Grandeur is a term that refers to the quality of being grand or impressive in size, appearance, or manner. It often implies a sense of splendour or magnificence, and is often used to describe things that are grand in scale or opulence. Grandeur can be applied to a wide range of subjects, from architecture and art to natural landscapes and events. It means something is impressive and awe-inspiring. High-end whisky is often associated with grandeur due to its luxurious and refined nature. Premium and aged whiskies, in particular, are often described as having a sense of grandeur due to their complex and rich flavours, as well as the impressive appearance of their bottles and packaging. GlenDronach distillery used Grandeur as the name of one of their expressions from the Special & Limited Releases range, so let’s see with this GlenDronach Grandeur batch 9 if the qualificative is deserved.
GlenDronach Grandeur 24-year-old Batch 9 Review
This ninth batch of GlenDronach Grandeur features a 24-year-old age statement. Rachel Barrie, GlenDronach’s master blender, selected a few Spanish oak sherry casks, with whisky distilled in 1990, 1992 and 1993, to compose this Grandeur batch 9. It gave an outturn of 1487 bottles filled at 48.7%, without colouring nor chill filtration. Release price was about €600 in France and £450 in the UK. Expect to pay twice to thrice as much if you want one now…
Old oak. Small beads need ages to change to slow descending thin legs.
Neat: Initial notes of rancio, dried fruit such as plums, dates, and figs. The sherry notes are elegant and nutty, with hints of hazelnuts and walnuts. The tobacco notes are prominent, with a blend of pipe tobacco, cigar tobacco, and tobacco leaves. Then, old leather and armchair notes, whilst mulled wine spice, sandalwood, and chestnut provide an inviting warmth. There are also hints of nutmeg, clove, and fresh liquorice and mint in the background. As the whisky sits, more subtle notes of orange peel, dark chocolate, and shortbread can be detected. The nose is rich and never-ending, with an abundance of flavours and aromas to discover over time.
With water: With the addition of a few drops of water, the nose reveals even more complexity. At first, there are some additional fresh notes that emerge, adding a brighter and more vibrant element to the aroma. The oak and tobacco notes then come back, as well as the orange peel notes, adding a touch of citrus to the mix.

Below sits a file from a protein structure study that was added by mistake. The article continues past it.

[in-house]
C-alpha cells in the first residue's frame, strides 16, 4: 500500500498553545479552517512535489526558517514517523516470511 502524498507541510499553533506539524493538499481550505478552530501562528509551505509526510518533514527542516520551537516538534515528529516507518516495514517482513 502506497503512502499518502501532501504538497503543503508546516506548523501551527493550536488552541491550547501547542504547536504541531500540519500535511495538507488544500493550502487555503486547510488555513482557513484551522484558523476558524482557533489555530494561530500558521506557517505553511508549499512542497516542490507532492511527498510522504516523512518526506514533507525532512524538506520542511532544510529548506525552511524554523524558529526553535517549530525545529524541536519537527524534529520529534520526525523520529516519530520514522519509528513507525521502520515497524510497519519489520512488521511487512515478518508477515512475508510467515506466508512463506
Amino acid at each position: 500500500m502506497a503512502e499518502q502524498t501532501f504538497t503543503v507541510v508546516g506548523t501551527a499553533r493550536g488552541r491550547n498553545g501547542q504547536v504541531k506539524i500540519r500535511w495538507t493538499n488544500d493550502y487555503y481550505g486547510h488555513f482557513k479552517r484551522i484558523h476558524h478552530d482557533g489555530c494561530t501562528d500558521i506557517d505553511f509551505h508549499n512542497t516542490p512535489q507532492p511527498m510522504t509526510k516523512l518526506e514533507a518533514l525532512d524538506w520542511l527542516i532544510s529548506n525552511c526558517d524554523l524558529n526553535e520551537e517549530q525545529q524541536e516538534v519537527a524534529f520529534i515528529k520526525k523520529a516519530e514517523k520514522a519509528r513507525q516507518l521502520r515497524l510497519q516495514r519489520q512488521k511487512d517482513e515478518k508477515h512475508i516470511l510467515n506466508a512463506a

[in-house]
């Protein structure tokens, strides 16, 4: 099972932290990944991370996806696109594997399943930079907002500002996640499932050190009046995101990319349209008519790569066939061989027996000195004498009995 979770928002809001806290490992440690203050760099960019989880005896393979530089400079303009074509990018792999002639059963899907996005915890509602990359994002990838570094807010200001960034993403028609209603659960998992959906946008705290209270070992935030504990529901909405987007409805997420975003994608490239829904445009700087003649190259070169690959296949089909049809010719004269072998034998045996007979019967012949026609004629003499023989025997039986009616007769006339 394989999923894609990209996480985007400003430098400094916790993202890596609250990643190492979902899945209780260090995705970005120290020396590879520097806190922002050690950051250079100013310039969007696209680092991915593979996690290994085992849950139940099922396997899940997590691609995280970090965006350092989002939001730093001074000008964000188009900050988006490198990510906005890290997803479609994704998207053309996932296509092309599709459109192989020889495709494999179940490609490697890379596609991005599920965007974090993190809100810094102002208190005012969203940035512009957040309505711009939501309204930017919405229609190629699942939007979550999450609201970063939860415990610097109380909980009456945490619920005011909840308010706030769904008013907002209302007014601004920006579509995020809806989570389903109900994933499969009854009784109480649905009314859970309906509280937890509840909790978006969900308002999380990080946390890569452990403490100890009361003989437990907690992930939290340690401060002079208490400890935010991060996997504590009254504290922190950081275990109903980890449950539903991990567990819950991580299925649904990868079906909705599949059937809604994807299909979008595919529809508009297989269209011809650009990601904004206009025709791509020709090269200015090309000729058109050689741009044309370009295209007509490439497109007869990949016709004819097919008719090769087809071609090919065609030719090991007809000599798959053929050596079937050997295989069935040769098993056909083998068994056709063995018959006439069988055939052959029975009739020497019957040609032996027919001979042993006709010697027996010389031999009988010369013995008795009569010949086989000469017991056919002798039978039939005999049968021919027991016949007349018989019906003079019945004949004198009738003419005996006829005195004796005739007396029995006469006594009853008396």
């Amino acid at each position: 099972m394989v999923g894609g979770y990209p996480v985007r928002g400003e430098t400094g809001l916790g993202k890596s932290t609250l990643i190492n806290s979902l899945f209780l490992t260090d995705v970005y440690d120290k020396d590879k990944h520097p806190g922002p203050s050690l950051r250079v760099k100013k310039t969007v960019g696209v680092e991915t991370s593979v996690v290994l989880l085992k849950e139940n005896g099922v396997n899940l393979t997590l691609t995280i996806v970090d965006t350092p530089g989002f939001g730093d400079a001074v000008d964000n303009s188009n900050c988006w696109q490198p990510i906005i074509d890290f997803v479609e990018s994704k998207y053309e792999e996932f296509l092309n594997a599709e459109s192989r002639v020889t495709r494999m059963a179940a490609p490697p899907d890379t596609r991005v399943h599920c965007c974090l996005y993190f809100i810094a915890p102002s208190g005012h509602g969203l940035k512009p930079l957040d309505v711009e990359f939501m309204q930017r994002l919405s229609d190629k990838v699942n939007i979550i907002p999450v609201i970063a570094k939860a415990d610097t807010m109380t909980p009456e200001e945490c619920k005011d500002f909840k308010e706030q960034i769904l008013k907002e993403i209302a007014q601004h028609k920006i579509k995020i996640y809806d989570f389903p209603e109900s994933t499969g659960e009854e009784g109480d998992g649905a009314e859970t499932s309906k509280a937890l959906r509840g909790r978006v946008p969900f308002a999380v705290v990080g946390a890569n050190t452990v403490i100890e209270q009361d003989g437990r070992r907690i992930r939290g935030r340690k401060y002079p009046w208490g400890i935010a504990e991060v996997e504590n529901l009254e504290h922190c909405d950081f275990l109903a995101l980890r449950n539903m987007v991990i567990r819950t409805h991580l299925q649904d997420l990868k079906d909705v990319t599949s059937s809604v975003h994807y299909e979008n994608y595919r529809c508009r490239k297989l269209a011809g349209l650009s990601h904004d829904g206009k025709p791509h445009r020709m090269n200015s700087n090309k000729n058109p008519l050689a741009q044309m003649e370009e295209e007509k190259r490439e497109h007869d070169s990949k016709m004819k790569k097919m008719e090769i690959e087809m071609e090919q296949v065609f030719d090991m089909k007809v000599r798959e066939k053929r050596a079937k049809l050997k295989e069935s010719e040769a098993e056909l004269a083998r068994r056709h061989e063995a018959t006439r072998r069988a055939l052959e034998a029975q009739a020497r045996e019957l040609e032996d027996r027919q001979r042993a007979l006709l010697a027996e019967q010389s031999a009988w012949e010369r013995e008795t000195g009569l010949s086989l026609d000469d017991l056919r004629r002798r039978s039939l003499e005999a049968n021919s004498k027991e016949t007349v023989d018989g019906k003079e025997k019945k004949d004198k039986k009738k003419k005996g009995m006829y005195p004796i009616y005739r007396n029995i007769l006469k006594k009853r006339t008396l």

Neat: The texture is incredibly soft and supple on the tongue, with a slight tingling sensation that quickly spreads throughout the mouth, causing an increase in saliva production. It feels as if the liquid in the mouth has doubled in volume after a short time. The flavours are equally impressive, with cherries, raspberries, oranges, and grapefruit providing a burst of fruitiness. White pepper adds a bit of spice whilst dark chocolate, marzipan, and Darjeeling tea provide some richness. Espresso and hint of brown sugar add a touch of bitterness, whilst peppermint chocolate brings a surprising freshness to the mix. Then, vanilla and honey add a touch of sweetness, liquorice brings more freshness, and roasted nuts provide a nutty side as well. Finally, some wood notes are also present, soft and subtle.
With the addition of water, the dark berries, orange peel, and old cognac notes become more prominent. Oak spices and liquorice root also become more pronounced, as well as the after-eight notes.
It is very long, warming, and spicy, with an intensity and elegance that is unmatched. The sherry influence, which has ripened for at least 24 years, really shines at the finish line, playing one ace after the other. The dry and dark sherry notes, pepper, black cherries, rich dark chocolate with mint (after-eight), juicy raisins, orange oil, burnt caramel, Christmas spices, roasted almonds, espresso, and intense oak spice dominate the finish, leaving a lasting impression on the palate. Finally, there is a very slight dryness and subtle bitterness on the palate, with warmth that lingers for ages in the throat.
The nose of this Glendronach Grandeur batch 9 is complex and layered, and the addition of a few drops of water reveals even more complexity. The palate is honestly a true delight, with a beautiful mouthfeel underlining a festival of elegant flavours. The never-ending finish, usually something I’m having more difficulty to describe, was here again providing a fantastic array of everlasting flavours. Several minutes after a sip, I still had those flavours dancing on my tongue and a soft warmth in my throat. The name Grandeur clearly has not been usurped, it definitely deserves it.